could. Even Sara and Borrik were susceptible. At any given moment something could happen and more would die. Seth would do what he could to protect them, but he wasn’t perfect. And that was the real problem. He had failed them and knew for certain that he would fail them again. He couldn’t keep them alive. Not all of them. Some of them would die and there was nothing he could do about it. No matter how much he wanted to beat Ishanya at her game, he was on the losing end. They were mortals. They were destined to die. How, was the only question.

Staring ahead once more, Seth blinked as the sun slipped lower and lower towards the horizon. They did deserve better. Sara certainly deserved better. Borrik and his other troops did too.

For more than twenty minutes Seth continued to trudge on without much concern for where he was going. Mulling over Sara’s words, he realized that she had said more than she intended, likely more than she understood herself. He had to build an army of the likes the world had never seen. He was sworn to. But Ishanya never said
he had to build the army. Why fight, when he could subdue and convert? Could he not just as easily build an army another way? Could one build an army without conquering or defeating nations and kings to do so? Seth grinned towards the horizon growing red ahead. She truly was his angel.

* * * * *

Walking beside her husband, Sara couldn’t help but wonder if she had pressed him too hard. Seth above all others had sacrificed over the last months. He had lost everyone he loved minus her, and it was mostly his own doing. Not to say it was his fault, but he had been forced to make impossible decisions and had paid for them dearly.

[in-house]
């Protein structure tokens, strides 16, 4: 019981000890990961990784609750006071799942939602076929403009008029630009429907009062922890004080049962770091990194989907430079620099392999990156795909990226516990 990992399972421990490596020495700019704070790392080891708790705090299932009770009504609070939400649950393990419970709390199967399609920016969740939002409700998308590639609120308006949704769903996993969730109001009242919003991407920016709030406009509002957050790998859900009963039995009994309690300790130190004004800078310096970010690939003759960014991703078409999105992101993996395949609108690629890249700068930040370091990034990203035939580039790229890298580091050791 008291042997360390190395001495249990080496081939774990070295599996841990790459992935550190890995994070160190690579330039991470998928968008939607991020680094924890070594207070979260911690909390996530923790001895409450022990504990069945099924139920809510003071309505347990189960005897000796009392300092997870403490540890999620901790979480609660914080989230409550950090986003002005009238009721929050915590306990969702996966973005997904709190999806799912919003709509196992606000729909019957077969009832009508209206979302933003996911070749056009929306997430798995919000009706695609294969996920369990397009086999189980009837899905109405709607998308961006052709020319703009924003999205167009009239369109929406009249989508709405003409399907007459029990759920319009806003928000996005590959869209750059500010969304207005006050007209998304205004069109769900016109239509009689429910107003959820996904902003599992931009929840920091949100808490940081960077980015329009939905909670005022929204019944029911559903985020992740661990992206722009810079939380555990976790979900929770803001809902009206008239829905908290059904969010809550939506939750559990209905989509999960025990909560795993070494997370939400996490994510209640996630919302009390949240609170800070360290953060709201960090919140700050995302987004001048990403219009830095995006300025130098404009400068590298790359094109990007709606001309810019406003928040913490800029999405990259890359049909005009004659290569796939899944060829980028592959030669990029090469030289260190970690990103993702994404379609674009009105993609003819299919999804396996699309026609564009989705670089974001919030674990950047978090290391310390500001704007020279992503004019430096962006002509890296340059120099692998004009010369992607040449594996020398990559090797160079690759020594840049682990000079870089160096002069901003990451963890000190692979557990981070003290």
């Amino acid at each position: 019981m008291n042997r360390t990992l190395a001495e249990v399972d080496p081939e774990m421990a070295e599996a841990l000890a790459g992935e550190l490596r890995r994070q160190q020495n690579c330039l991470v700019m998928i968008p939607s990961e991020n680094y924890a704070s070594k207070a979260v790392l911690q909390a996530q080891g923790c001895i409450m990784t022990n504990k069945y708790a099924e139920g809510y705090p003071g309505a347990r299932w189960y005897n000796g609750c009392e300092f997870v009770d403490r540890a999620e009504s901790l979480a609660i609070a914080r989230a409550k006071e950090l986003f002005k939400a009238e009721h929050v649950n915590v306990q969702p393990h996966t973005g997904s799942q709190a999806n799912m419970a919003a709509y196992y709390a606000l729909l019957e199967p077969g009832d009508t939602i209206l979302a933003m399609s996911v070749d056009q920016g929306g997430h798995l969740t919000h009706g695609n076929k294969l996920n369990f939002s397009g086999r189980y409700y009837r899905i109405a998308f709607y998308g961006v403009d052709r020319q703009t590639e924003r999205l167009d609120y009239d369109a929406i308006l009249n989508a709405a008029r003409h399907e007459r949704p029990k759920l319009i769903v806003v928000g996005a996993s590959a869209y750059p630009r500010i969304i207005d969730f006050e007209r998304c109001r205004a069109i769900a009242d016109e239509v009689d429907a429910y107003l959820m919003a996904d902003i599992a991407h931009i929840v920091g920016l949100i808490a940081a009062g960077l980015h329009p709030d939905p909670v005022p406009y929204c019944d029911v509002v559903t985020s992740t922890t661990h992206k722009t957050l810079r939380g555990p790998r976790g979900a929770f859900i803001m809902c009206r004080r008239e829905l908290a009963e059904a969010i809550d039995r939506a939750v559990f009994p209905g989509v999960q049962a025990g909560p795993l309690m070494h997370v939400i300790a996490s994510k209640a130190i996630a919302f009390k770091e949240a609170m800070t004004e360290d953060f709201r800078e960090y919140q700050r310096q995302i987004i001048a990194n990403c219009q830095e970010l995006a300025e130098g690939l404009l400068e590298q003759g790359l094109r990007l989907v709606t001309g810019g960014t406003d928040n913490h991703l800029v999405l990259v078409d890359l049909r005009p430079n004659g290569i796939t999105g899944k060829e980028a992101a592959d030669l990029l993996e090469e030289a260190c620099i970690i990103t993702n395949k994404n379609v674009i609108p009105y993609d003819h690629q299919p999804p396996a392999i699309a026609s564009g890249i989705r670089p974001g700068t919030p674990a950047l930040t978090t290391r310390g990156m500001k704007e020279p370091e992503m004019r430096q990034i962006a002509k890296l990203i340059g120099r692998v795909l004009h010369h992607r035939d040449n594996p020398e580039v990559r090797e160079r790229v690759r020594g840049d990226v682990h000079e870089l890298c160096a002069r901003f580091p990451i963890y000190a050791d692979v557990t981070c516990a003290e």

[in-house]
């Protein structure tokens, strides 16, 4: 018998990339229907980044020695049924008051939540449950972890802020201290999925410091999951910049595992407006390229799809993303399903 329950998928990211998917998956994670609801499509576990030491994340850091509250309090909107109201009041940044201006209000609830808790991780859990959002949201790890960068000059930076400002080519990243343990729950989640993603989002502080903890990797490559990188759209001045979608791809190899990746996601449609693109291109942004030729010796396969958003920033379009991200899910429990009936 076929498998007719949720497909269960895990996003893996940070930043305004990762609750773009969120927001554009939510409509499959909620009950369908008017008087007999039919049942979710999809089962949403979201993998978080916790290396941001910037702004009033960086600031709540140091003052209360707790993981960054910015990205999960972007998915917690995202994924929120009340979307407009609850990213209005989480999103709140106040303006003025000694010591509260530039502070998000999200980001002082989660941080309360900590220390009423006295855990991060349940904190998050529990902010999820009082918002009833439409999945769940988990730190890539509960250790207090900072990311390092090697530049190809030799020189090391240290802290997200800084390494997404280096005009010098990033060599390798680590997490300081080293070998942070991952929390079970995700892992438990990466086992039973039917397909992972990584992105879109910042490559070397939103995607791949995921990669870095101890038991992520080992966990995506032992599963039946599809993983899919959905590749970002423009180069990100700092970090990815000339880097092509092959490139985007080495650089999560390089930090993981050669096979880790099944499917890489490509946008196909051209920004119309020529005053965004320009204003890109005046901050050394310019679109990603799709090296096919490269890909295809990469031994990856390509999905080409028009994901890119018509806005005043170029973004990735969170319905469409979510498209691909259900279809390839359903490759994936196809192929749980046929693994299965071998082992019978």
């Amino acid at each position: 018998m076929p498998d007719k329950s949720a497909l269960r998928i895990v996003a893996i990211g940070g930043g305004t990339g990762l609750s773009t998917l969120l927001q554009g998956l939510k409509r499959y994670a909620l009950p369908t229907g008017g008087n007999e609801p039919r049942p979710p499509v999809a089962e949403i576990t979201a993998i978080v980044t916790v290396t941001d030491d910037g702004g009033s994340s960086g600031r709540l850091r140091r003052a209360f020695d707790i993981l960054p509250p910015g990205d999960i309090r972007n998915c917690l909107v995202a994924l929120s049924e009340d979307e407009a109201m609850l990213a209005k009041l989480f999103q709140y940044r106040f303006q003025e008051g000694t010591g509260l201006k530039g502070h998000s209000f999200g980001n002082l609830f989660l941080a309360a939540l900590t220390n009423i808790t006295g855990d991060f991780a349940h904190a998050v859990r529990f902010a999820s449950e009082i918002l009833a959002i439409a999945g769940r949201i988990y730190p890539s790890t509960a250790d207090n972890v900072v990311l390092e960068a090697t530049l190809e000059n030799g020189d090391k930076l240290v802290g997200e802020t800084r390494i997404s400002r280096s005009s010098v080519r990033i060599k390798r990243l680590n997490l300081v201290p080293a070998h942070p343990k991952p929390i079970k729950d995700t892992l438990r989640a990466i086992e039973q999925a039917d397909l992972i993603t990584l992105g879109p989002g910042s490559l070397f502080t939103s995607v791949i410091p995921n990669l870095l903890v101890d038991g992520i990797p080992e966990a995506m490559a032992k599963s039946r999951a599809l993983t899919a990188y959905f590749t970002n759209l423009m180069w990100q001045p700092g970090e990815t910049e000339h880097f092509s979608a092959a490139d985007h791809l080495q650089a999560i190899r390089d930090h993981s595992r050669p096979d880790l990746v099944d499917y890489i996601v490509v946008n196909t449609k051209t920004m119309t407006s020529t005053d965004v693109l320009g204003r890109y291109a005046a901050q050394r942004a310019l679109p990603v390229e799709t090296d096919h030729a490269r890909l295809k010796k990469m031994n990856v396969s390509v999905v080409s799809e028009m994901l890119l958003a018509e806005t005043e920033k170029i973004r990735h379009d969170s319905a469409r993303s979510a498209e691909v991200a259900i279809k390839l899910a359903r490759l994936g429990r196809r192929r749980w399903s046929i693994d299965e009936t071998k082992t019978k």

With his father and brother both lost to him, Sara felt that there was a void inside Seth that might never be made whole again. She doubted that this wound would be like the hole in his chest that had been miraculously healed. No, this one would fester and bleed for eternity if not kept under a watchful eye. If nothing else, this was something she could do for him. Sara would help to guide him out from his inner darkness and away from the turmoil eating at him from within. If she could help him find his way again, that would be enough. He, like her, had never been stronger. With such strength and power there still had to be hope. Sara had to believe.

Turning her eyes to the sky she watched the speck in the distance dive and climb on the currents of the wind, wondering what it must be like to be able to fly like Borrik and Seth. Though she was not too fond of Seth’s relatively new appendages, she understood their necessity and usefulness. It wasn’t that it made him less human, as he was already so much more than the rest of them. No. It was simply because he no longer looked like the young man who had been the first person ever to stand up to John for her. His appearance would take some getting used to. Inside, however, she could still see the good through the darkness. Even with his struggles, the will to do better and create better thrived within him.

Lightly reaching out to touch Seth’s forearm, she reminded him yet again to slow his pace. Like her, with every ounce of power he gained, he began to live faster than their human kin. To Sara it wasn’t noticeable when talking to Seth, but the army at their backs had trouble keeping up even when she was nearly certain they were barely walking. People seemed so feeble like this. She couldn’t help but wonder how they had survived so long, being as vulnerable and slow as they were. She couldn’t even imagine herself that way anymore.

Looking skyward still, she watched as Borrik made a noticeable dip that was irregular and began to study the lay of the land ahead. Though the sun no longer caused her immense pain, her wounds healing as fast as they appeared, she squinted against the dryness in her eyes that seemed impossible to relieve. It was better than her eyes boiling out from their sockets, she admitted, but still annoying.